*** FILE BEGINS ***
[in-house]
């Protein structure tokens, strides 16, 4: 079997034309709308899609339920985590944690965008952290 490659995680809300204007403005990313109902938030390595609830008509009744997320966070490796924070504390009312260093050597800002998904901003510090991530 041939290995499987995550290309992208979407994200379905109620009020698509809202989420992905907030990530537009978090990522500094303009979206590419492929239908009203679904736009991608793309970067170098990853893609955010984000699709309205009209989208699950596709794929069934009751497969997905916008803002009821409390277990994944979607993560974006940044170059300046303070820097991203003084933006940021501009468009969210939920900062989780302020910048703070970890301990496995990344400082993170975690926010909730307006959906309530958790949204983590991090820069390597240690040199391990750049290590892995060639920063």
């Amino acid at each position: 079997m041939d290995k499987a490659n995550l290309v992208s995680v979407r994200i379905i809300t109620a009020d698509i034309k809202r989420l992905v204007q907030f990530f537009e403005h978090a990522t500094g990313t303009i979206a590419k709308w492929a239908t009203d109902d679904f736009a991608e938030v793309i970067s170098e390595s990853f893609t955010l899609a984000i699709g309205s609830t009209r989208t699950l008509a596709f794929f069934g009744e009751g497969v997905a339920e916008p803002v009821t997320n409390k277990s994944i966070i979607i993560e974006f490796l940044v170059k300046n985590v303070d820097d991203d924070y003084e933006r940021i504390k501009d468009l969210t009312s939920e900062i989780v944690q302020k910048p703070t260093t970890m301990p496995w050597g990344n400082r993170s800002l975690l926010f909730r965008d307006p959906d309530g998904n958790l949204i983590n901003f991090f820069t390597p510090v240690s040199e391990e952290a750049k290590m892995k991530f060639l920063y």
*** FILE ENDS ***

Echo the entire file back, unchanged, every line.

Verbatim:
[in-house]
């Protein structure tokens, strides 16, 4: 079997034309709308899609339920985590944690965008952290 490659995680809300204007403005990313109902938030390595609830008509009744997320966070490796924070504390009312260093050597800002998904901003510090991530 041939290995499987995550290309992208979407994200379905109620009020698509809202989420992905907030990530537009978090990522500094303009979206590419492929239908009203679904736009991608793309970067170098990853893609955010984000699709309205009209989208699950596709794929069934009751497969997905916008803002009821409390277990994944979607993560974006940044170059300046303070820097991203003084933006940021501009468009969210939920900062989780302020910048703070970890301990496995990344400082993170975690926010909730307006959906309530958790949204983590991090820069390597240690040199391990750049290590892995060639920063």
């Amino acid at each position: 079997m041939d290995k499987a490659n995550l290309v992208s995680v979407r994200i379905i809300t109620a009020d698509i034309k809202r989420l992905v204007q907030f990530f537009e403005h978090a990522t500094g990313t303009i979206a590419k709308w492929a239908t009203d109902d679904f736009a991608e938030v793309i970067s170098e390595s990853f893609t955010l899609a984000i699709g309205s609830t009209r989208t699950l008509a596709f794929f069934g009744e009751g497969v997905a339920e916008p803002v009821t997320n409390k277990s994944i966070i979607i993560e974006f490796l940044v170059k300046n985590v303070d820097d991203d924070y003084e933006r940021i504390k501009d468009l969210t009312s939920e900062i989780v944690q302020k910048p703070t260093t970890m301990p496995w050597g990344n400082r993170s800002l975690l926010f909730r965008d307006p959906d309530g998904n958790l949204i983590n901003f991090f820069t390597p510090v240690s040199e391990e952290a750049k290590m892995k991530f060639l920063y």